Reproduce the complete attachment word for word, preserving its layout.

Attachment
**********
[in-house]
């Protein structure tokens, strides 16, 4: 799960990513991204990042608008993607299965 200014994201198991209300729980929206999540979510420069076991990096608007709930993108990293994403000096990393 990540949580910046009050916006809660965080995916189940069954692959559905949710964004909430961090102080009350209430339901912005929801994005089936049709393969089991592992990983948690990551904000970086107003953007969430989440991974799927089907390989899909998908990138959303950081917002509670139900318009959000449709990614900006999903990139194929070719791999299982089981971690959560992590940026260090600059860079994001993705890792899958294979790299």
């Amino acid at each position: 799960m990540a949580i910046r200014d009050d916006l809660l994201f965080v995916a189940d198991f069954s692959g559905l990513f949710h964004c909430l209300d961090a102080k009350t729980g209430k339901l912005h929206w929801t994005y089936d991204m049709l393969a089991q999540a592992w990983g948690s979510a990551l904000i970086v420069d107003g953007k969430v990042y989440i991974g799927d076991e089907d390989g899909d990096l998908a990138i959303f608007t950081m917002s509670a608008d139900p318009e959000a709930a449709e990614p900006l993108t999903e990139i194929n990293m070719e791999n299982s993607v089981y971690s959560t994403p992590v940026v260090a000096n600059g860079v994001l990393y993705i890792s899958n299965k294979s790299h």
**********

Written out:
[in-house]
């Protein structure tokens, strides 16, 4: 799960990513991204990042608008993607299965 200014994201198991209300729980929206999540979510420069076991990096608007709930993108990293994403000096990393 990540949580910046009050916006809660965080995916189940069954692959559905949710964004909430961090102080009350209430339901912005929801994005089936049709393969089991592992990983948690990551904000970086107003953007969430989440991974799927089907390989899909998908990138959303950081917002509670139900318009959000449709990614900006999903990139194929070719791999299982089981971690959560992590940026260090600059860079994001993705890792899958294979790299």
């Amino acid at each position: 799960m990540a949580i910046r200014d009050d916006l809660l994201f965080v995916a189940d198991f069954s692959g559905l990513f949710h964004c909430l209300d961090a102080k009350t729980g209430k339901l912005h929206w929801t994005y089936d991204m049709l393969a089991q999540a592992w990983g948690s979510a990551l904000i970086v420069d107003g953007k969430v990042y989440i991974g799927d076991e089907d390989g899909d990096l998908a990138i959303f608007t950081m917002s509670a608008d139900p318009e959000a709930a449709e990614p900006l993108t999903e990139i194929n990293m070719e791999n299982s993607v089981y971690s959560t994403p992590v940026v260090a000096n600059g860079v994001l990393y993705i890792s899958n299965k294979s790299h």